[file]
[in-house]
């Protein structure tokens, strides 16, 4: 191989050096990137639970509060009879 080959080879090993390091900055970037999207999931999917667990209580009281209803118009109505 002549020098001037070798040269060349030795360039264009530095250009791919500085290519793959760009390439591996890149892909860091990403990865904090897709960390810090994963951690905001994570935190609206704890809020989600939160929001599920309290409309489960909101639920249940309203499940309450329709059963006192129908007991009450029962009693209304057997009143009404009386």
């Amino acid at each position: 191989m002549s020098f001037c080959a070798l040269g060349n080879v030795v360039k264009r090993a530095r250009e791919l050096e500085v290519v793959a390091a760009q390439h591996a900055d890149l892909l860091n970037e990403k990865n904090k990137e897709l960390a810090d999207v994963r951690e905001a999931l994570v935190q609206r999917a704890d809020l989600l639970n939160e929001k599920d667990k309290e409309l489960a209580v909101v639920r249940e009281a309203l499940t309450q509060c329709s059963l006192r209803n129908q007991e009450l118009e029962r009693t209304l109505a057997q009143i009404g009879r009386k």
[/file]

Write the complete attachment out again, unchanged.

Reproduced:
[in-house]
């Protein structure tokens, strides 16, 4: 191989050096990137639970509060009879 080959080879090993390091900055970037999207999931999917667990209580009281209803118009109505 002549020098001037070798040269060349030795360039264009530095250009791919500085290519793959760009390439591996890149892909860091990403990865904090897709960390810090994963951690905001994570935190609206704890809020989600939160929001599920309290409309489960909101639920249940309203499940309450329709059963006192129908007991009450029962009693209304057997009143009404009386």
């Amino acid at each position: 191989m002549s020098f001037c080959a070798l040269g060349n080879v030795v360039k264009r090993a530095r250009e791919l050096e500085v290519v793959a390091a760009q390439h591996a900055d890149l892909l860091n970037e990403k990865n904090k990137e897709l960390a810090d999207v994963r951690e905001a999931l994570v935190q609206r999917a704890d809020l989600l639970n939160e929001k599920d667990k309290e409309l489960a209580v909101v639920r249940e009281a309203l499940t309450q509060c329709s059963l006192r209803n129908q007991e009450l118009e029962r009693t209304l109505a057997q009143i009404g009879r009386k």